Two of every three major American cities have been forced to lay off workers because of federal budget cuts, and 40 percent have had to raise taxes to meet costs, according to a new survey of 96 cities by the U.S. Conference of Mayors.

Cities also reported that as a result of the cuts they have had to reduce school services, eliminate some park and recreation programs, cut back police, fire and sanitation services, postpone construction programs and continue to defer maintenance on deteriorating roads and bridges.

The cuts appear to have had the severest impact on cities in the economically hard-pressed Midwest and in the South, but no region of the country has been spared, according to the survey, which the mayors offered up to bolster their fight against further cuts in January. The Sun Belt cities of Tampa, Fla., and Los Angeles (which is restrained from raising taxes by Proposition 13) both said that they had laid off 8 percent of their municipal work forces, the conference reported.

"Mayors are wrestling with federal cuts at the same time that they are wrestling with the effects of a recession, with tight money and with rising unemployment," said U.S. Conference of Mayors President Helen Boosalis of Lincoln, Neb. "I fear for our cities if the administration is able to get the latest round of budget cuts it has proposed."

Reagan offered mayors little hope in a recent interview, saying he had told city and state officials "there must be some pain" for them until the economy revives and inflation abates.

Parks and recreation programs and supplemental aid that cities have allocated for health and human services for the poor appear to have been major targets for mayors and city councils cutting back spending, but the reductions in services have ranged across the board, according to the survey.

Toledo, for example, has reduced garbage collection from weekly to biweekly, eliminated its consumer protection program and virtually ended park and recreation activities.

Nashville has reduced fire code inspections and "deinstitutionalized" people in the city jail and workhouses. St. Paul, Minn., has closed three recreation centers, reduced library hours from five days to four a week and cut police and firefighting jobs.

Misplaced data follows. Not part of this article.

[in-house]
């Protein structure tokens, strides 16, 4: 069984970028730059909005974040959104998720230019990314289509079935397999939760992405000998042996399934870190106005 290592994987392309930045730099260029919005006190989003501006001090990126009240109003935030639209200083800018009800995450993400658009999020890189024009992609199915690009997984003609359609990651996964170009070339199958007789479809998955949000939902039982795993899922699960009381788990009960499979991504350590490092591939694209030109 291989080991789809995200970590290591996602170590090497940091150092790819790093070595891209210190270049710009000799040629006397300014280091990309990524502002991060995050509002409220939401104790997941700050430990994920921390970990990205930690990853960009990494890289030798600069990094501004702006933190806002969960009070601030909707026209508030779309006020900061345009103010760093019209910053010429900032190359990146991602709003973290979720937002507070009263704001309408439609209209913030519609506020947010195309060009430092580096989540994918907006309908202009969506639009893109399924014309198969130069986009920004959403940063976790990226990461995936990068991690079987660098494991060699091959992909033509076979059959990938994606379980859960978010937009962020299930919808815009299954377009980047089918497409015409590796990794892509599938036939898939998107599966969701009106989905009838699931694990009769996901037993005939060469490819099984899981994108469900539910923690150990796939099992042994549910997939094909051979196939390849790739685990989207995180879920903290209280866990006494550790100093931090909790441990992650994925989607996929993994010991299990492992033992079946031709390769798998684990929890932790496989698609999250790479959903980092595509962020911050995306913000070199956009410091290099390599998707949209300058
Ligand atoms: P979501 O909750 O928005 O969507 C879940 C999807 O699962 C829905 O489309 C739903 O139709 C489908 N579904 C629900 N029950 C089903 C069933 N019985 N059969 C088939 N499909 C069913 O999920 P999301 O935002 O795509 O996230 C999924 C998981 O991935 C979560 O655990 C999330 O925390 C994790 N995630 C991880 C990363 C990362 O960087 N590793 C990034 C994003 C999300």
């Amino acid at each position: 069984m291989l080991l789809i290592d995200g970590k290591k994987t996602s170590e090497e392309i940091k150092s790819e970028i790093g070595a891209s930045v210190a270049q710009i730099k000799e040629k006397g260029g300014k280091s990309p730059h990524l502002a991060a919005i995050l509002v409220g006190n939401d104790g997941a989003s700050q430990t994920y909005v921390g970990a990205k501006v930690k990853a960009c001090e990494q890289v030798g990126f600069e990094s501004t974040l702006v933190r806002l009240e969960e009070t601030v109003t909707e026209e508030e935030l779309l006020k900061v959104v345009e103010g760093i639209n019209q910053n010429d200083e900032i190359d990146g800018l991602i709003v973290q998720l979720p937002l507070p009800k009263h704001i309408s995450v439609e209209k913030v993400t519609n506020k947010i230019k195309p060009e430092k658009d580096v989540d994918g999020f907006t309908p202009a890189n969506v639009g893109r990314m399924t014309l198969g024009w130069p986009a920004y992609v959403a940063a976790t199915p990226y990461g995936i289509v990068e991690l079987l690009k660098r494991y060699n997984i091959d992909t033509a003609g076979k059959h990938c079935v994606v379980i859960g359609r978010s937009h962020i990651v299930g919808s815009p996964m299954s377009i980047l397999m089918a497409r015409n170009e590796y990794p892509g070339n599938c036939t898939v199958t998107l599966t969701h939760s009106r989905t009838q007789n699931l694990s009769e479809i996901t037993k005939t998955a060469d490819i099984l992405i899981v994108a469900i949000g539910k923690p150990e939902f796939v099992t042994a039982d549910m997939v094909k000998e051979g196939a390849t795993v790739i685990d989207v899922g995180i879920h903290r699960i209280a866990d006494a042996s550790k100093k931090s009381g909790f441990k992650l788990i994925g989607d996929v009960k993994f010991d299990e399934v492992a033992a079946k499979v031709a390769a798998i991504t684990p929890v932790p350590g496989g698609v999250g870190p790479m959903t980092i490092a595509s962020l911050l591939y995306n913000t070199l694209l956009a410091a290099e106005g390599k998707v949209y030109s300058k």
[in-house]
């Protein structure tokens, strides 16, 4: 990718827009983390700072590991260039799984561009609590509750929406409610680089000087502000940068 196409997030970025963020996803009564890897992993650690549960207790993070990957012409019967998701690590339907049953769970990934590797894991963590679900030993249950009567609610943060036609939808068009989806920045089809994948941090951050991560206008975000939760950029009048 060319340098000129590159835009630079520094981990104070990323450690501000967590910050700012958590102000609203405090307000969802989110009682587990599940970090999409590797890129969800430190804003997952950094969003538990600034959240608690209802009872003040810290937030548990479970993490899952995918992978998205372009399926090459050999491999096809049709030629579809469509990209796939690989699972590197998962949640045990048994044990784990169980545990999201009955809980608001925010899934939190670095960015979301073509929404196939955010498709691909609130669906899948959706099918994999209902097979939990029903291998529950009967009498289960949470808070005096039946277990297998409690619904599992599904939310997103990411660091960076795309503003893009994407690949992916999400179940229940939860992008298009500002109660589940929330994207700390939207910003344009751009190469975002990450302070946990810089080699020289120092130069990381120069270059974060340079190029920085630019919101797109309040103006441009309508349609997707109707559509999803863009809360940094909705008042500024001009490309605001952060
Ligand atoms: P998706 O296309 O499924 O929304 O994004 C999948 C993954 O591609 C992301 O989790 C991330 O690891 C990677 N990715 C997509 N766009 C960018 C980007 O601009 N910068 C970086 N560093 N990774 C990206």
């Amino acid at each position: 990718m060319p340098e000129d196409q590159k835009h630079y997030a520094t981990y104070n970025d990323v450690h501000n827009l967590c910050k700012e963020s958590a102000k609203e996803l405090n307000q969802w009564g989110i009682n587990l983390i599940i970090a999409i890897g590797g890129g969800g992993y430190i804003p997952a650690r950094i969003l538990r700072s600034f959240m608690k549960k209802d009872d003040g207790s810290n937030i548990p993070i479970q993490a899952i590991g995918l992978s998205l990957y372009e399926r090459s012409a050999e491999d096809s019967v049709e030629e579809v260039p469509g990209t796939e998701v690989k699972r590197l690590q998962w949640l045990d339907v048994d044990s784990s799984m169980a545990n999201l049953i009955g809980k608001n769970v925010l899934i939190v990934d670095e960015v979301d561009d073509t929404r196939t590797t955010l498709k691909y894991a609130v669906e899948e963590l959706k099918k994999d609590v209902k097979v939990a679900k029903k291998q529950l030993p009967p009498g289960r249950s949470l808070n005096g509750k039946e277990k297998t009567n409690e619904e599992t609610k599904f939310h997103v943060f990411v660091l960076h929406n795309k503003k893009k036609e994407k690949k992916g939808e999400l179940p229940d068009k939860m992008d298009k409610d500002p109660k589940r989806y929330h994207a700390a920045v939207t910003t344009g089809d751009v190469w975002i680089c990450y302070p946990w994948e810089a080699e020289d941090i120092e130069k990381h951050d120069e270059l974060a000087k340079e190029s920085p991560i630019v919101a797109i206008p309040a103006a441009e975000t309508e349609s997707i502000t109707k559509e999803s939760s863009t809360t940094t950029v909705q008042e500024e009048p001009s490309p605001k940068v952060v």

In Little Rock, Ark., city officials stopped resurfacing streets after the money ran out and voters repealed a road tax that had brought in $3 million a year.

The property tax has been the prime source of additional revenue for cities raising taxes. Several also have raised money by charging for such services as city swimming pools and tennis courts that had been funded out of city treasuries.

If general revenue sharing and other domestic programs are cut as the administration has indicated, the mayors said they probably would have to cut more services and continue raising local taxes.

The mayors said Reagan's "New Federalism" program is not working for them as they had predicted. As control over federal dollars is shifted from Washington to block grants controlled by the states, the cities have less say about how the money is divided and spent.

Officials in more than half of the cities surveyed said state officials had not consulted them or offered an opportunity to help decide how the funds were to be used. The mayors said they expected this trend to continue as legislatures attempted to please every constituency, particularly rural and suburban areas which tend to dominate in many statehouses.

According to the survey, some of the federal cuts are having multiple impact on cities. Baltimore, for example, reported that nearly 5,000 children stopped buying school lunches when prices rose. As a result, the city may have to end the lunch program for other pupils at several schools because it is no longer economical.

Of 54 cities responding to questions about the effect of the cuts on school lunch programs, about one-third described them as "disastrous," another third said "substantial" and the rest reported only a "moderate" effect.

The administration's elimination of all 300,000 Comprehensive Employment and Training Act public service jobs has not only meant a reduction in workers in city departments and private charities, but also has increased costs to cities because they must pay unemployment compensation and welfare to those dismissed.

Columbus, Ohio, for example, reported having to spend an additional $40,000 to $50,000 a month in new unemployment compensation costs. Other cities said they are spending much more.

About half of the cities surveyed said they had put on their payrolls some, but not all, of the former CETA employes. Private industry has picked up few of them. Of the 10,300 CETA workers laid off in New York, about half were hired back by the city and only about 350 by private industry.

Fewer than 5 percent of CETA workers in Pawtucket, R.I., have found new jobs. None of the 83 CETA workers in Savannah, Ga., has found a job.